“It’s Not About A Flag Anymore…”

Photo: Press Assoc 2013

Photo: Press Assoc 2013

Today’s post holds one of two stories collected that try and capture the views and experiences of women, mothers, community workers and residents of the Lower Newtownards Road/Castlereagh Street area – their views differ with each other and from my own.  These are the woman’s words and story:

“Our whole area has been put on hold, things have been cancelled, the kids have to be picked up early from everything.  My eldest daughter is whining in the house about not being able to go out and see her friends – so I took her out and showed her all the police in their riot gear standing at the top of our street – and she was terrified.

I can’t stop thinking about our women’s group that has members from the Lower Newtownards Road and the Short Strand, they’re our friends who we’ve known for years and done loads of good work together.  To be honest I am also dreading seeing them, it will be awkward and there will be tensions, given everything that has gone on, I am not looking forward to it at all.

Over the last few weeks I’ve not been to any of the protests or the riots, but since Christmas I’ve been to three or four because the trouble has got bad and I wanted to see with my own eyes.  I feel I can be there, and I should be there to stand with my community and my identity, especially now.  I’ve been down to see ‘our ones’ a few times and most of the protests are peaceful, most of the protestors are female, you never see that portrayed in the news – it feels like the media is one sided.  The trouble starts when the men step in to protect the women and children.

I was walking back from the city centre on Saturday and we got attacked – I was walking with an elderly woman and she couldn’t run when things started getting thrown at us.  People were waiting and prepared to throw things at us, nobody communicated to us that the Queen’s bridge would be shut, if we had known that was going to happen we wouldn’t have went and nor would most of those women and children.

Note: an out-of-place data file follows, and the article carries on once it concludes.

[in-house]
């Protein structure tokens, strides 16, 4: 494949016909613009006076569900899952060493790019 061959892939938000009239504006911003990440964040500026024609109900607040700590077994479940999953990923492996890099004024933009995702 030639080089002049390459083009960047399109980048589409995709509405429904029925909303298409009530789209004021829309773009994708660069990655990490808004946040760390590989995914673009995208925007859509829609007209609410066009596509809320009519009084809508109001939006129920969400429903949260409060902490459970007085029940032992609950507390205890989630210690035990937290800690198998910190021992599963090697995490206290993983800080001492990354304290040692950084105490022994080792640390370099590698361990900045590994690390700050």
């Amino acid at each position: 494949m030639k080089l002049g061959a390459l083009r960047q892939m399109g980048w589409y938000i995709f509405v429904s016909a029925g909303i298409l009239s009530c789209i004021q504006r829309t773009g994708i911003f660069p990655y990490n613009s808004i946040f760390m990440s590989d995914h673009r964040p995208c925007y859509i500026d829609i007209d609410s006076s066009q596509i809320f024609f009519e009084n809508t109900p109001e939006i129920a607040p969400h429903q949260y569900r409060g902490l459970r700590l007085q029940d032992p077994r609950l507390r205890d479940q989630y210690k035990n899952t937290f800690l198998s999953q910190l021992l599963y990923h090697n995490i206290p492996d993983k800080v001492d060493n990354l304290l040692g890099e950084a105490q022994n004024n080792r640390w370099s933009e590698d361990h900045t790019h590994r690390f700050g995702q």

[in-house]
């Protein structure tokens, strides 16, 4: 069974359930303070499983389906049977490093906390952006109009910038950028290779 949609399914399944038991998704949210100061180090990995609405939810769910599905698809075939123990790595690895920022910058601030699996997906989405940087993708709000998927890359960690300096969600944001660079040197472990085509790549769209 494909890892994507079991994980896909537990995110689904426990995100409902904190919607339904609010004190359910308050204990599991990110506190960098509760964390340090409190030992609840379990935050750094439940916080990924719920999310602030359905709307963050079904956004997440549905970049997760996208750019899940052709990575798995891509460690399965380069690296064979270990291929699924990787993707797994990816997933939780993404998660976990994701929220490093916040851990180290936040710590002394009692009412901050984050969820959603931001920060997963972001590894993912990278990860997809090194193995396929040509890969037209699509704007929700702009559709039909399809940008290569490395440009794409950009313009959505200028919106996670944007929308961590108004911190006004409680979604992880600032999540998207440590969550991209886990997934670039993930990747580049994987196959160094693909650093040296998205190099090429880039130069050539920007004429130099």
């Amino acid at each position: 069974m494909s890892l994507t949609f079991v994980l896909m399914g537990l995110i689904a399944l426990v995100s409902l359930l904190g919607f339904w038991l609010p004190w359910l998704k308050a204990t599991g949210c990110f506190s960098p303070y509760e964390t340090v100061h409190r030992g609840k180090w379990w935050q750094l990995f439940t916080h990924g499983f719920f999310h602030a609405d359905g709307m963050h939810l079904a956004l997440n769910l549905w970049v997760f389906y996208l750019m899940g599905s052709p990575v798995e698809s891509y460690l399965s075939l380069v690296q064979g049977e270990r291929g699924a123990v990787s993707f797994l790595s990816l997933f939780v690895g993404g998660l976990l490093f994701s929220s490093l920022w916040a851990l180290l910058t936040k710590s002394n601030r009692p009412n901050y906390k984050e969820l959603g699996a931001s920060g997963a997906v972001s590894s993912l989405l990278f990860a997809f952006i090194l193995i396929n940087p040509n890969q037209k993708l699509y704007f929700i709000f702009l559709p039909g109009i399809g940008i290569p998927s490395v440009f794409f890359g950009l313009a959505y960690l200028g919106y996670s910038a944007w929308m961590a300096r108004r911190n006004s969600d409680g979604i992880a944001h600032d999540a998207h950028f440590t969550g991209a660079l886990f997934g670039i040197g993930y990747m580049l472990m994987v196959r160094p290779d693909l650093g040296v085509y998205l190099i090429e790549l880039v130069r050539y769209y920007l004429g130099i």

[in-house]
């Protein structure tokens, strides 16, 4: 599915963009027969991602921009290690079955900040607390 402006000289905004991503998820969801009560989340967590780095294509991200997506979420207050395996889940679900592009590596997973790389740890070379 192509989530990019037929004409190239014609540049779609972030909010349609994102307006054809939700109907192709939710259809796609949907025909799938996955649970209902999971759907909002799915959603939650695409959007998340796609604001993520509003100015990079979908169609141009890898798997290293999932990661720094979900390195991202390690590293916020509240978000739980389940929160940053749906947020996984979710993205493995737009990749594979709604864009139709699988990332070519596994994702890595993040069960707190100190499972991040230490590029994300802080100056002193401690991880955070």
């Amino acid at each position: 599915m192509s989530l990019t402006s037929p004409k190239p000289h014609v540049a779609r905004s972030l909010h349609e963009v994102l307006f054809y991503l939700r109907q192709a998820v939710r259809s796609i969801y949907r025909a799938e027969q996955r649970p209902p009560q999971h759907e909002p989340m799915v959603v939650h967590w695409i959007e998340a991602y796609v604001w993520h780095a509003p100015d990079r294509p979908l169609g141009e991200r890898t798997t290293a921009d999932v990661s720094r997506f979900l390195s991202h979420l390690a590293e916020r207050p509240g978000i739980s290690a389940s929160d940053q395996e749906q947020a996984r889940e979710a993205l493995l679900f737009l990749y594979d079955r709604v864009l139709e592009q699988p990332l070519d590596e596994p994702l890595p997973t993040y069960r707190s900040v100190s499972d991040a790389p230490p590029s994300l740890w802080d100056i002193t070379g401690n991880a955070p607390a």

It feels like the politicians are doing nothing, they are never on the streets talking to real people, there’s only one politician who has been down at all the protests, stays until the end and always is there is anyone gets hurt.  The police are there, but they’re using really bad language towards us, I don’t feel like they’re protecting us at all I saw two women get beaten after stepping in to protect a young boy.

I don’t feel that this can be fixed – if this goes on and on, until the flag goes back up – I’d say I’d get fed up with it – but then if you put yourselves in the shoes of the people that have gone to all the protests for six weeks would you give up now?  After going through all that for all those weeks? How could you?”

I will post a second story later on this evening – my intention here is to try and capture experiences and views from the community, particularly a female perspective that isn’t often reflected in the media or ‘peace talks’.


Filed under Culture, Gender, Justice

2 responses to ““It’s Not About A Flag Anymore…”

  1. Pingback: “It’s Not About A Flag Anymore…” « Eccentric Engineering

  2. Pingback: Patriotism & Swagger – The Twelfth – Northern Ireland | harrietlong

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